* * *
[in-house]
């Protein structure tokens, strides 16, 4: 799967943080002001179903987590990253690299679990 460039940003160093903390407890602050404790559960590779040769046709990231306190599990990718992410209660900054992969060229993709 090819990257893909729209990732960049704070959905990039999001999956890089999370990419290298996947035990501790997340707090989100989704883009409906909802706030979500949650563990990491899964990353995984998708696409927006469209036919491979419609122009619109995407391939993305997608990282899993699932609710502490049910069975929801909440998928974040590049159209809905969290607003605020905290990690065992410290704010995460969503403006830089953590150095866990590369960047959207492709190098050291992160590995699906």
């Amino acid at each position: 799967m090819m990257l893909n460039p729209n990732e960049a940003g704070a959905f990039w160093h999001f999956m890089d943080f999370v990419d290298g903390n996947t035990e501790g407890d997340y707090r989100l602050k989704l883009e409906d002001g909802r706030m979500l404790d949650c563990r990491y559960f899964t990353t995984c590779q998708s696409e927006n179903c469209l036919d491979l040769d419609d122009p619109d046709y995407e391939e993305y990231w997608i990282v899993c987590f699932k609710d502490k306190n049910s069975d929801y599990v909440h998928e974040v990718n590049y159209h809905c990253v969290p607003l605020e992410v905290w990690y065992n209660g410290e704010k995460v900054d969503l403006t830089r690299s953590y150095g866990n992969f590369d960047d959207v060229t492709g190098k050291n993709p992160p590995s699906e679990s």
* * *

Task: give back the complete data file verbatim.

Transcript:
[in-house]
């Protein structure tokens, strides 16, 4: 799967943080002001179903987590990253690299679990 460039940003160093903390407890602050404790559960590779040769046709990231306190599990990718992410209660900054992969060229993709 090819990257893909729209990732960049704070959905990039999001999956890089999370990419290298996947035990501790997340707090989100989704883009409906909802706030979500949650563990990491899964990353995984998708696409927006469209036919491979419609122009619109995407391939993305997608990282899993699932609710502490049910069975929801909440998928974040590049159209809905969290607003605020905290990690065992410290704010995460969503403006830089953590150095866990590369960047959207492709190098050291992160590995699906």
């Amino acid at each position: 799967m090819m990257l893909n460039p729209n990732e960049a940003g704070a959905f990039w160093h999001f999956m890089d943080f999370v990419d290298g903390n996947t035990e501790g407890d997340y707090r989100l602050k989704l883009e409906d002001g909802r706030m979500l404790d949650c563990r990491y559960f899964t990353t995984c590779q998708s696409e927006n179903c469209l036919d491979l040769d419609d122009p619109d046709y995407e391939e993305y990231w997608i990282v899993c987590f699932k609710d502490k306190n049910s069975d929801y599990v909440h998928e974040v990718n590049y159209h809905c990253v969290p607003l605020e992410v905290w990690y065992n209660g410290e704010k995460v900054d969503l403006t830089r690299s953590y150095g866990n992969f590369d960047d959207v060229t492709g190098k050291n993709p992160p590995s699906e679990s």